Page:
The best analogy I can think of is Lego vs. Megablocks. The serve the same purpose, but Legos are of noticeably better quality and therefore easier to use. If you would be happy with the quality of Megablocks and wouldn't consider the extra money worth it for Legos, then this product is probably appropriate. I always considered Legos worth the extra money, so this will have to go back.

On the bright side, the return process was very easy, so I would give high marks to the seller for convenience and service, and would be very willing to buy from them again.
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on March 27, 2013
This came with really crappy directions - like directions printed off on a copier with a bad toner issue! There was one piece of paper stuck in the package that was barely readable - and had very little useful information. Very cheap! Seriously, how hard is it to proofread what you send to customers - even if doing this on the cheap.

There are three blades, and it would have been nice to see in writing what each does - nothing was provided so trial and error I found out what they do. Not all vegetables/fruits slice so well, so if someone is looking for a spiral slicer - keep looking as I know there were others on the market when I chose this one. Also, no cleanup information was provided. I doubt that this is dishwasher-safe as the plastic doesn't feel like it would withstand a dishwasher. The tool is also awkward, and not a smooth experience slicing the vegetables. It did okay on zucchini and cucumber, but didn't do well at all for carrots and apples. I haven't tried all veggies/fruits, but I'm feeling a strong case of buyers remorse.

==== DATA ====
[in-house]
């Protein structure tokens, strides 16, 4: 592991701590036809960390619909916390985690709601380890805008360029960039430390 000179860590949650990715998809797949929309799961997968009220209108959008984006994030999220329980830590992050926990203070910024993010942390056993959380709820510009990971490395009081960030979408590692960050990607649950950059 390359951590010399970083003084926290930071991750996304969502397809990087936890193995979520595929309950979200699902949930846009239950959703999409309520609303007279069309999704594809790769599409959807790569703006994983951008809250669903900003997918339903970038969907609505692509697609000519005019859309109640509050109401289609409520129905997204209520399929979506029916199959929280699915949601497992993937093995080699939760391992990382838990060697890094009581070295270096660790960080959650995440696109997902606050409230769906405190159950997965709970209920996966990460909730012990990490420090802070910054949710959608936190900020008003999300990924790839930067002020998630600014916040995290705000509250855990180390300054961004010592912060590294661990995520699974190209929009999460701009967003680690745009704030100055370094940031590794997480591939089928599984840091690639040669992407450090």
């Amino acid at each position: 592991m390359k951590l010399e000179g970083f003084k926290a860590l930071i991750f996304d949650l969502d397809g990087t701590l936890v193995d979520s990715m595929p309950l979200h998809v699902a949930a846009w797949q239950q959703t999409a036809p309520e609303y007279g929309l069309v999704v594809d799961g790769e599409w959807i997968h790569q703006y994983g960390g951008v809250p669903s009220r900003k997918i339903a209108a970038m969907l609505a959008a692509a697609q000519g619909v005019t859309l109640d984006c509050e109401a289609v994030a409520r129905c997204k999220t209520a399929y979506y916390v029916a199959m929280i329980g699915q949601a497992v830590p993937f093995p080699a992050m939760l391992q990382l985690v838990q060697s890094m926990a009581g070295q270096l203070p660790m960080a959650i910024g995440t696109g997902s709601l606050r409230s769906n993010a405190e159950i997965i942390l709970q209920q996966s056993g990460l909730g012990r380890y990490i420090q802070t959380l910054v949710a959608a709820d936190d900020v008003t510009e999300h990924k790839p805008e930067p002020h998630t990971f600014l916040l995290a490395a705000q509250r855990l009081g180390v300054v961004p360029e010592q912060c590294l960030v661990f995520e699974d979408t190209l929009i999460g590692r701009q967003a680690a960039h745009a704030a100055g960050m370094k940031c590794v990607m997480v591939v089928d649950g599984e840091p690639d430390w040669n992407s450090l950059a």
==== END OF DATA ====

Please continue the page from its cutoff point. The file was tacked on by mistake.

Move on - don't waste your money on this one - I'm sure there is a better product out there.
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VINE VOICEon July 28, 2014
I have been looking for a spiral type of cutter for doing zucchini, carrots, potatoes etc. and I am happy with this machine. I couldn't figure out how to remove and install the blades, didn't know it was so easy! There is a handle at the top on the back that you just lift the blade up and out and then just slide in a new blade. To make it easier for everyone the blade lifts at the back but you take hold of the blade at the very front where the blade sits. Don't lift the cup area on the back, move forward in front of the cup area and then lift. The slicing blade is already in the machine and two blades that slide out are on the side of the Spiralizer and they are: Shredding blade and chipping blade. It is very easy to use but it is plastic and so don't use force or it might break. It should last a long time. I hope this helps.
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on January 10, 2016
I bought this spiralizer to replace one of the handheld models, and chose it mostly for the price, as I was shopping on a budget at the time. I received it in early April 2015, and would say I used it moderately, 3-5 times a month -- mostly for fairly soft vegetables like zucchini and yellow squash, and bell peppers. Within a few uses, the plastic on the blade inserts began to crack off near the handles, but it didn't prohibit their use. It was easy enough to take apart and clean.

A few nights ago, I spiralized one peeled potato (a Yukon Gold, which are not particularly hard) and was halfway through one peeled turnip, when the inside of the crank handle stripped and would no longer turn when faced with any resistance. After less than a year of use, I suppose I did get my money out of it, but for my next spiralizer I will definitely put forth the extra money for something of a higher quality.
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on December 30, 2015